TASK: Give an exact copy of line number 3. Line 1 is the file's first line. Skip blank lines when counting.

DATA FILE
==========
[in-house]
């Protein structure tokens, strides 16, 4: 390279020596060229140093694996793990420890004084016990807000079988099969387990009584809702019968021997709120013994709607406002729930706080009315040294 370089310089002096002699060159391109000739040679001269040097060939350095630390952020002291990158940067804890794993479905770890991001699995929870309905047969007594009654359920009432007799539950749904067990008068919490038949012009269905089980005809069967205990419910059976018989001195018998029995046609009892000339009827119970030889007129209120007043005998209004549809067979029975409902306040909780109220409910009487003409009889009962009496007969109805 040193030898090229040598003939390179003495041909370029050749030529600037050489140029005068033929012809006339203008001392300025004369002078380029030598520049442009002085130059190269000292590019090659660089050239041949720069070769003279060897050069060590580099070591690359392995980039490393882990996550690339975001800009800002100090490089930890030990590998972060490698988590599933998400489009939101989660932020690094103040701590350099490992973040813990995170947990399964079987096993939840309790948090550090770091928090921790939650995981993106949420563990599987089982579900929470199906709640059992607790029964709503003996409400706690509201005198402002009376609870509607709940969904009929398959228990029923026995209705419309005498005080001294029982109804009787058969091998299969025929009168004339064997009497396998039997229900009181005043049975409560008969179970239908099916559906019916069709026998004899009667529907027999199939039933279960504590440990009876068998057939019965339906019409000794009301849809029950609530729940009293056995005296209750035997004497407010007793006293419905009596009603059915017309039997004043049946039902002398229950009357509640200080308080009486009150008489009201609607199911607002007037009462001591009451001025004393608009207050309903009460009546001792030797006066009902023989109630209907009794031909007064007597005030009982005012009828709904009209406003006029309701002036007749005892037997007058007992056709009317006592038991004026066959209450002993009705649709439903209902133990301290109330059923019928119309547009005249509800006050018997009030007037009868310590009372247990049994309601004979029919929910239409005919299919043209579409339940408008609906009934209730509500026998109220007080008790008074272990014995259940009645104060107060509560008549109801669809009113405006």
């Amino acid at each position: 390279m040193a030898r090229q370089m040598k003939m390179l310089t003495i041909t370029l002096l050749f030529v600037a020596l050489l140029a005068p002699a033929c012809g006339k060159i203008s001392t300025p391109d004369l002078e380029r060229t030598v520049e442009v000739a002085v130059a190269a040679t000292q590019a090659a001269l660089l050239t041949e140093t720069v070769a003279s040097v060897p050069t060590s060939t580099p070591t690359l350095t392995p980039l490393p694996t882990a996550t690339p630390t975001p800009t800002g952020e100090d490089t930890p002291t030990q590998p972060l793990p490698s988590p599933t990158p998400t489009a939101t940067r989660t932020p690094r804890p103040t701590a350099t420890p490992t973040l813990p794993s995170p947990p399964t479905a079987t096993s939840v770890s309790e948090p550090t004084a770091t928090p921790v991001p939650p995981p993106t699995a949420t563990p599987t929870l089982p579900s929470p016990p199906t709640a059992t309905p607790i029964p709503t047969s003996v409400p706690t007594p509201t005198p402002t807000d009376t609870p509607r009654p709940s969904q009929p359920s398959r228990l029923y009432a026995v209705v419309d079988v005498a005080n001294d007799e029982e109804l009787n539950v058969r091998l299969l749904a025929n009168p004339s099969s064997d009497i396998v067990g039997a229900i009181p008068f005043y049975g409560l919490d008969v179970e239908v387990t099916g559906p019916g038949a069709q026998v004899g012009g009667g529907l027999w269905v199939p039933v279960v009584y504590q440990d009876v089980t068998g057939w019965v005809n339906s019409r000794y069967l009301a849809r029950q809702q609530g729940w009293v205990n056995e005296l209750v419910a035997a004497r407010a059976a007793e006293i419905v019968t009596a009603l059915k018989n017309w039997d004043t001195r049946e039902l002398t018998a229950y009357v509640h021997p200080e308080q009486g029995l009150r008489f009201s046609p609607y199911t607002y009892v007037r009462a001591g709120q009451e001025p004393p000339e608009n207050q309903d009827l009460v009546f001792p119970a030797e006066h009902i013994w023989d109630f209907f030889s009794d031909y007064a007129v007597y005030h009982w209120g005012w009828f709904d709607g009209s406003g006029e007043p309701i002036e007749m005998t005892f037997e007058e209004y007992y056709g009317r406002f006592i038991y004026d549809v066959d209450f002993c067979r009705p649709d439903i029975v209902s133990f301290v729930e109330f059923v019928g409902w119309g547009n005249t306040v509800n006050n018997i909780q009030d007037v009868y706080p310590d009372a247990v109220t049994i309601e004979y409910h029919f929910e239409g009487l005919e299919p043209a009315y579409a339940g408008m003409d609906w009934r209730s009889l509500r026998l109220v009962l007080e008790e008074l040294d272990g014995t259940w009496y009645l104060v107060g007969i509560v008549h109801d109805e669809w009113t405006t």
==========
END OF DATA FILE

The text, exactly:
């Amino acid at each position: 390279m040193a030898r090229q370089m040598k003939m390179l310089t003495i041909t370029l002096l050749f030529v600037a020596l050489l140029a005068p002699a033929c012809g006339k060159i203008s001392t300025p391109d004369l002078e380029r060229t030598v520049e442009v000739a002085v130059a190269a040679t000292q590019a090659a001269l660089l050239t041949e140093t720069v070769a003279s040097v060897p050069t060590s060939t580099p070591t690359l350095t392995p980039l490393p694996t882990a996550t690339p630390t975001p800009t800002g952020e100090d490089t930890p002291t030990q590998p972060l793990p490698s988590p599933t990158p998400t489009a939101t940067r989660t932020p690094r804890p103040t701590a350099t420890p490992t973040l813990p794993s995170p947990p399964t479905a079987t096993s939840v770890s309790e948090p550090t004084a770091t928090p921790v991001p939650p995981p993106t699995a949420t563990p599987t929870l089982p579900s929470p016990p199906t709640a059992t309905p607790i029964p709503t047969s003996v409400p706690t007594p509201t005198p402002t807000d009376t609870p509607r009654p709940s969904q009929p359920s398959r228990l029923y009432a026995v209705v419309d079988v005498a005080n001294d007799e029982e109804l009787n539950v058969r091998l299969l749904a025929n009168p004339s099969s064997d009497i396998v067990g039997a229900i009181p008068f005043y049975g409560l919490d008969v179970e239908v387990t099916g559906p019916g038949a069709q026998v004899g012009g009667g529907l027999w269905v199939p039933v279960v009584y504590q440990d009876v089980t068998g057939w019965v005809n339906s019409r000794y069967l009301a849809r029950q809702q609530g729940w009293v205990n056995e005296l209750v419910a035997a004497r407010a059976a007793e006293i419905v019968t009596a009603l059915k018989n017309w039997d004043t001195r049946e039902l002398t018998a229950y009357v509640h021997p200080e308080q009486g029995l009150r008489f009201s046609p609607y199911t607002y009892v007037r009462a001591g709120q009451e001025p004393p000339e608009n207050q309903d009827l009460v009546f001792p119970a030797e006066h009902i013994w023989d109630f209907f030889s009794d031909y007064a007129v007597y005030h009982w209120g005012w009828f709904d709607g009209s406003g006029e007043p309701i002036e007749m005998t005892f037997e007058e209004y007992y056709g009317r406002f006592i038991y004026d549809v066959d209450f002993c067979r009705p649709d439903i029975v209902s133990f301290v729930e109330f059923v019928g409902w119309g547009n005249t306040v509800n006050n018997i909780q009030d007037v009868y706080p310590d009372a247990v109220t049994i309601e004979y409910h029919f929910e239409g009487l005919e299919p043209a009315y579409a339940g408008m003409d609906w009934r209730s009889l509500r026998l109220v009962l007080e008790e008074l040294d272990g014995t259940w009496y009645l104060v107060g007969i509560v008549h109801d109805e669809w009113t405006t």